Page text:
Satan (=devil?) falling like lightning. When Christ says, “I saw Satan fall like lightning” after his 70 disciples return from their commissions to declare the kingdom of God. This is also connected with Rev. 12:9. Some claim that Christ’s earthly ministry changed something for Satan. Are these two different figures who both fall, or is this one figure, one person, who falls two different times in two different ways? St. Andrew of Caesarea thinks it’s one figure who falls in two different ways.
Three human falls:
Fall of Adam. A trespass but no mention of sin in Genesis (seeking a childish shortcut to maturity despite God’s warning). This trespass of Adam brings death. It is the first fall and the last enemy to be defeated by Christ.
Fall of Cain. Considered by several patristic writers to be the first to sin with his murder of his brother.
Fall of humanity at the tower of Babel. Coming under the dominion of the angelic powers overseeing the nations.
In her very person as a Jewish girl become the mother of the Messiah, Mary binds together, in a living and indissoluble way, the old and the new People of God, Israel and Christianity, synagogue and church. She is, as it were, the connecting link without which the Faith (as is happening today) runs the risk of losing its balance by either forsaking the New Testament for the Old or dispensing with the Old. In her, instead, we can live the unity of sacred Scripture in its entirety.
To use the very formulations of Vatican II, Mary is ‘figure,’ ‘image’ and ‘model’ of the Church. Beholding her the Church is shielded against the aforementioned masculinized model that views her as an instrument for a program of social–political action. In Mary, as figure and archetype, the Church again finds her own visage as Mother and cannot degenerate into the complexity of a party, an organization or a pressure group in the service of human interests, even the noblest. If Mary no longer finds a place in many theologies and ecclesiologies, the reason is obvious: they have reduced faith to an abstraction. And an abstraction does not need a Mother.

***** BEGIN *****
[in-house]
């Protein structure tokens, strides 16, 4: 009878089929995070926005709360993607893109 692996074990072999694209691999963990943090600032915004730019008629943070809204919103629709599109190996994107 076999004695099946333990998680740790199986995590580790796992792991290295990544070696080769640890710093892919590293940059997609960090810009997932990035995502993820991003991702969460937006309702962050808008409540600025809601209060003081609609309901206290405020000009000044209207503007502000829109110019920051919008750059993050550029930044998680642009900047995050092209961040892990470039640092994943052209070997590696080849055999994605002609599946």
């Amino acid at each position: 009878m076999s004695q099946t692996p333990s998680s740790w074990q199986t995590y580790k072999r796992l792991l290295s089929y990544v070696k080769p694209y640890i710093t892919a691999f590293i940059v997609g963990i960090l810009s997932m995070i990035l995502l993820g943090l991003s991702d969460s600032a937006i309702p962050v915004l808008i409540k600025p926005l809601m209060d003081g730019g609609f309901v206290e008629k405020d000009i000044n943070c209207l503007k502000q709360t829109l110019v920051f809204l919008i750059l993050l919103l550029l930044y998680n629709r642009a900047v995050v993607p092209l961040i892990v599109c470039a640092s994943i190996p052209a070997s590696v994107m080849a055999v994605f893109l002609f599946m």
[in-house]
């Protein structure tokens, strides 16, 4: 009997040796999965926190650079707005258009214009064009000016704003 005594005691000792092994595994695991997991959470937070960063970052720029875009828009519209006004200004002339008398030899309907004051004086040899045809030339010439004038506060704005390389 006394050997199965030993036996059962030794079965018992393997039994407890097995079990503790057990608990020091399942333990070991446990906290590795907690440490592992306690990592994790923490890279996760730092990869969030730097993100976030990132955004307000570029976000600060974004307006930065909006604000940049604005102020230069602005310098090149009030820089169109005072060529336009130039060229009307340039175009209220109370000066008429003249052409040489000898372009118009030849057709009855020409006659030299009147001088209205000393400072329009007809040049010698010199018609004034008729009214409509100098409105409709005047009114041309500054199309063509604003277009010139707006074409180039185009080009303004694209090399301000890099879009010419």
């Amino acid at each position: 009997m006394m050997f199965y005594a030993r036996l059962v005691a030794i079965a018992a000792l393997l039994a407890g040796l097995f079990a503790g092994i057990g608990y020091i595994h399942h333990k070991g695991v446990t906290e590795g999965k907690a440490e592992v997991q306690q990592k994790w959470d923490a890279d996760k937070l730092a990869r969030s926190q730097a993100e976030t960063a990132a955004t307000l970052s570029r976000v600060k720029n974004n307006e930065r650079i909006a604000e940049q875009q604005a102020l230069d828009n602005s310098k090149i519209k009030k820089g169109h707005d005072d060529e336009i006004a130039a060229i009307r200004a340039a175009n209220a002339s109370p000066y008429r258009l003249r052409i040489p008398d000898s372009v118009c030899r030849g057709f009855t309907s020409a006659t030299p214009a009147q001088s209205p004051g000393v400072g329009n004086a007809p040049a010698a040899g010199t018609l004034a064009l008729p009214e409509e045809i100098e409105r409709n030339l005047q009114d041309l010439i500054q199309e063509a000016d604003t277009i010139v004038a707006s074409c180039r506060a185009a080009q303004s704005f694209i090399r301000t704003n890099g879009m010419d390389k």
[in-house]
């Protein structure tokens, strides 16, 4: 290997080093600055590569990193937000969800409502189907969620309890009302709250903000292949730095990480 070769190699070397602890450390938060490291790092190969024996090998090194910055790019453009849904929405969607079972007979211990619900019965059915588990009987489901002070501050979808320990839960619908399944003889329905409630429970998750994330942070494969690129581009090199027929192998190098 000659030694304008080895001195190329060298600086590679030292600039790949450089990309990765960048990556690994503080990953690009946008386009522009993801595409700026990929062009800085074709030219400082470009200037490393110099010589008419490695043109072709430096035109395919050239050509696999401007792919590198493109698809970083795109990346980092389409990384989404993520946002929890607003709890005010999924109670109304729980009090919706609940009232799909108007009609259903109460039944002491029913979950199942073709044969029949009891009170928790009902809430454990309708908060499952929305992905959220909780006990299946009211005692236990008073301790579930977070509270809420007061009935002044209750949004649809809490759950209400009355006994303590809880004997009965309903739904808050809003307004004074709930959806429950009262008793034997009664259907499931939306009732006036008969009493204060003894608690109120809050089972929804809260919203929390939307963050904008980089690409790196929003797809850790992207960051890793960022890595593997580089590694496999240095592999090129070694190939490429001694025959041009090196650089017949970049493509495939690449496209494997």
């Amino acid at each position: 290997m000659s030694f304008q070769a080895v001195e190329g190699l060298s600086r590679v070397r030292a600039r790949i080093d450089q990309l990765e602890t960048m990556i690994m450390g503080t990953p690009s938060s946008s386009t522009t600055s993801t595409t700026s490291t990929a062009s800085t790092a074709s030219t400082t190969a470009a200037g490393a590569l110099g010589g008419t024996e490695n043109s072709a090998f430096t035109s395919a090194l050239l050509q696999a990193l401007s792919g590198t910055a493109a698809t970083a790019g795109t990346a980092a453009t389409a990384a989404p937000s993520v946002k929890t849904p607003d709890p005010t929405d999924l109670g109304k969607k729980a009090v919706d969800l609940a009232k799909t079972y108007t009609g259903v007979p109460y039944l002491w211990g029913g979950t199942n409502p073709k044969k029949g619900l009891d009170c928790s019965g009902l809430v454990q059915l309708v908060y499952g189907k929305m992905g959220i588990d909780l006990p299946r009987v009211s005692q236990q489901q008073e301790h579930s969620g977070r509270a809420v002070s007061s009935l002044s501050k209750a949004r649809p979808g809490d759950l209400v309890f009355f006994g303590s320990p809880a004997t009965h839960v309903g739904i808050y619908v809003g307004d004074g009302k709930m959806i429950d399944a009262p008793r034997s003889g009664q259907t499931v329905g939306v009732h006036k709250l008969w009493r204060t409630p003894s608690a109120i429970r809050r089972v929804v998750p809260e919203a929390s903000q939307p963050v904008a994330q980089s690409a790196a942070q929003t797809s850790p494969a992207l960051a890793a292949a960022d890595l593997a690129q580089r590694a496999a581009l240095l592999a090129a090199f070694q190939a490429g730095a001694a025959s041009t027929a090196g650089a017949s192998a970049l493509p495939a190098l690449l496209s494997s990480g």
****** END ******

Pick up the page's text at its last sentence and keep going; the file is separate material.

From Rapporto Sulla Fede, a series of 1985 interviews given by Pope Benedict XVI to Vittorio Messori.
We are to be guided by the full character of what is revealed of God in Christ. For after all, if it is from Christ that we to learn how God relates himself to sin, suffering, evil and death, it would seem that he provides us little evidence of anything other than a regal, relentless and miraculous enmity. Sin he forgives, suffering he heals, evil he casts out, and death he conquers. And absolutely nowhere does Christ act as if any of these things are a part of the eternal work or purposes of God, which it is well to remember.
From chapter 9 of The Doors of the Sea: Where Was God in the Tsunami? by David Bentley Hart. [Transcribed from the audible book version with my own punctuation.]
“The Face of the Faceless” (chapter 13 in Atheist Delusions: The Christian Revolution and Its Fashionable Enemies, Yale UP, 2009) by David Bentley Hart is a beautiful chapter in a profound book. Read it if you have not. Here’s an extended excerpt: